Christianity and Culture- The Idea of a Christian Society AND Notes towards the Definition of Culture By T. S. Eliot. Originally published in 1940. Contents include: The Idea of a Christian Society I Preface 3 Notes 52 Postscript 69 Appendix 71 Notes towards the Definition of Culture 79 Preface 83 Introduction 85 i. The Three Senses of Culture 93 n. The Class and the Elite 107 in. Unity and Diversity: The Region 123 iv. Unity and Diversity: Sect and Cult 141 v, A Note on Culture and Politics 158 vi. Notes on Education and Culture: and Conclusion 171 APPENDIX: The Unity of European Culture. Christianity and Culture has appeared too recently for me to have made use of it. And I am deeply indebted to the works of Jacques Maritain, es pecially his Humanisme integral. 1 trust that the reader will understand from the beginning that this book does not make any plea for a religious revival in a sense with which we are already familiar. That is a task for which I am incompetent, and the term seems to me to imply a possible separation of religious feeling from religious thinking which I do not accept or which I do not find ac ceptable for our present difficulties. An anonymous writer has recently observed in The New English Weekly ( July 13, 1939) that men have lived by spiritual institutions ( of some kind) in every society, and also by political institutions and, indubitably, by eco nomic activities. Admittedly, they have, at different periods, tended to put their trust mainly in one of the three as the real cement of society, but at no time have they wholly excluded the others, because it is impossible to do so. This is an important, and in its context valuable, distinc tion; but it should be clear that what I am concerned with here is not spiritual institutions in their separated aspect, but the organisation of values, and a direction of religious thought which must inevitably proceed to a criticism of political and economic systems. CHAPTER I: THE fact that a problem will certainly take a long time to solve, and that it will demand the attention of many minds for several generations, is no justification for postponing the study. And, in times of emergency, it may prove in the long run that the problems we have postponed or ignored, rather than those we have failed to attack success fully, will return to plague us. Our difficulties of the moment must always be dealt with somehow: but our permanent dif ficulties are difficulties of every moment. The subject with which I am concerned in the following pages is one to which I am convinced we ought to turn our attention now, if we hope ever to be relieved of the immediate perplexities that fill our minds. It is urgent because it is fundamental; and its urgency is the reason for a person like myself attempting to address, on a subject beyond his usual scope, that public which is likely to read what he writes on other subjects. This is a subject which I could, no doubt, handle much better were I a profound scholar in any of several fields. But I am not writ ing for scholars, but for people like myself; some defects may be compensated by some advantages; and what one must be judged by, scholar or no, is not particularised knowledge but one's total harvest of thinking, feeling, living and observ ing human beings. While the practice of poetry need not in itself confer wis dom or accumulate knowledge, it ought at least to train the mind in one habit of universal value: that of analysing the meanings of words: of those that one employs oneself, as well as the words of others.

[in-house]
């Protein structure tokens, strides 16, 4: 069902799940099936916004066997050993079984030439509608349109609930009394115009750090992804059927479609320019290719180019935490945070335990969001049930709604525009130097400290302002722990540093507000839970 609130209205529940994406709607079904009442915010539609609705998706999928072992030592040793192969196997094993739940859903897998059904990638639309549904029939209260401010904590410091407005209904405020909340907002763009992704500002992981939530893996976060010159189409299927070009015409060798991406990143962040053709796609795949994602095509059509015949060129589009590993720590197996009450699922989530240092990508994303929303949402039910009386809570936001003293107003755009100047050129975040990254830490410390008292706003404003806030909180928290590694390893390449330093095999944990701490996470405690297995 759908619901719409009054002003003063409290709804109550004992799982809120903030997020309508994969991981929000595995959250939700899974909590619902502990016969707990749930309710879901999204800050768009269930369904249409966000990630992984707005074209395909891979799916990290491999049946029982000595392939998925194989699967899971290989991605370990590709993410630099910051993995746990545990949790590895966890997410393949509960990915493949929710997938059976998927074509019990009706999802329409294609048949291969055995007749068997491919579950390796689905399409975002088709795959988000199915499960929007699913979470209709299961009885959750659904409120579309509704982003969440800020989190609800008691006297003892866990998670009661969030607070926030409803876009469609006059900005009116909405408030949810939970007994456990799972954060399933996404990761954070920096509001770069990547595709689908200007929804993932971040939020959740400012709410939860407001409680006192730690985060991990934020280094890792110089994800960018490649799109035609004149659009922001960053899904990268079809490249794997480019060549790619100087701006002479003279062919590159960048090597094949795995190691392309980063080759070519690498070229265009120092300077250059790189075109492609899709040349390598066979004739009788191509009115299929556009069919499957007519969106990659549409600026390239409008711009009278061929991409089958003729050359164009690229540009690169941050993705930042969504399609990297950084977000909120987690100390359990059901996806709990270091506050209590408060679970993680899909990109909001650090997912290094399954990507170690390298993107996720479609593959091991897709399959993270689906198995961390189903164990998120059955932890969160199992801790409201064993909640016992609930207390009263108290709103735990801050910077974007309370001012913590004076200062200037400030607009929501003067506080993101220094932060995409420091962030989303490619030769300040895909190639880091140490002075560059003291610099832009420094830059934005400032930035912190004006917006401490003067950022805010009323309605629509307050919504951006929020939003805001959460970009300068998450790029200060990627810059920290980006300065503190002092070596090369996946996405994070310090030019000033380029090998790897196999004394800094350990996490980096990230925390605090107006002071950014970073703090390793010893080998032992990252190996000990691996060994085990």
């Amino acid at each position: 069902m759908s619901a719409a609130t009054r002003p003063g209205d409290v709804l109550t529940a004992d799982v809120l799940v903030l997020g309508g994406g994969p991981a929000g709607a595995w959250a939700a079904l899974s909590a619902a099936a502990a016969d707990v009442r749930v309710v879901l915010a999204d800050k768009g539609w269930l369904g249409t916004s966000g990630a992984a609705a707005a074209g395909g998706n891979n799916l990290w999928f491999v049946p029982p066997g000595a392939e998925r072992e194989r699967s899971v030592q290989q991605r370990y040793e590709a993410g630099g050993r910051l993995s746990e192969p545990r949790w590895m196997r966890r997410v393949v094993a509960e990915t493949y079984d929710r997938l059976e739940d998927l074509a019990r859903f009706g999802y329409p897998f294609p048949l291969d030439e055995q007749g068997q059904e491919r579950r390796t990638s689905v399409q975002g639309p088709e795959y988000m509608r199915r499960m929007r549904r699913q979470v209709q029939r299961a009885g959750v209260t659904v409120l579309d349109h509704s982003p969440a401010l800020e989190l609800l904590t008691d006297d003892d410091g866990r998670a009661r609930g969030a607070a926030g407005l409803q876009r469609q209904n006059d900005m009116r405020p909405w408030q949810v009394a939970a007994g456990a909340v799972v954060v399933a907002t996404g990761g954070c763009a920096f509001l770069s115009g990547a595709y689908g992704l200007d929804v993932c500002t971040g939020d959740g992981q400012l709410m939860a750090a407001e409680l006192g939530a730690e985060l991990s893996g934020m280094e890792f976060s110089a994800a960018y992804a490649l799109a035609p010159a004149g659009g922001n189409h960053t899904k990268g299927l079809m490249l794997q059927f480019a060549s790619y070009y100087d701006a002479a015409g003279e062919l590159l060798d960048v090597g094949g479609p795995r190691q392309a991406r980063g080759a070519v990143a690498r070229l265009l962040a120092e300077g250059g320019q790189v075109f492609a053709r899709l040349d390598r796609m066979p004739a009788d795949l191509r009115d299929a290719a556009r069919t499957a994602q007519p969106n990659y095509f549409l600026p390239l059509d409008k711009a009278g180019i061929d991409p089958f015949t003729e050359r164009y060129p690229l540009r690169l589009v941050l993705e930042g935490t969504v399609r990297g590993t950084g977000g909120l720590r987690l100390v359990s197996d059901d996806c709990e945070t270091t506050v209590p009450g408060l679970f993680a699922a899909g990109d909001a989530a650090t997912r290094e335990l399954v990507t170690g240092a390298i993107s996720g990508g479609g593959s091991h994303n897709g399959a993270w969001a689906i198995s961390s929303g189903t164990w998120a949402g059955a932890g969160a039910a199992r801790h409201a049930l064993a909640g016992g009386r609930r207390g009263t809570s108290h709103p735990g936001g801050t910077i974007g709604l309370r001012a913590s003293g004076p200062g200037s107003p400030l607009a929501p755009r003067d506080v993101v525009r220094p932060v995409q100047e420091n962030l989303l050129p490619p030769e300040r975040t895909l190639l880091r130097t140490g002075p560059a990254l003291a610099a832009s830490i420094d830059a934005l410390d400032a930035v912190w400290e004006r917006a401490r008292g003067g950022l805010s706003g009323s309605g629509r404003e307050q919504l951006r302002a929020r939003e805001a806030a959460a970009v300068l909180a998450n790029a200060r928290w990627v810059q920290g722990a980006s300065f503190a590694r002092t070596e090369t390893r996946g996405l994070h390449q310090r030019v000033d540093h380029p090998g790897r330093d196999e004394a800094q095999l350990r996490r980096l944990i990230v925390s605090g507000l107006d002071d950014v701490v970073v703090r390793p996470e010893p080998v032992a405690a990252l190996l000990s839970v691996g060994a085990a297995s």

Two essays: The Idea of a Christian Society and Notes Towards the Definition of Culture.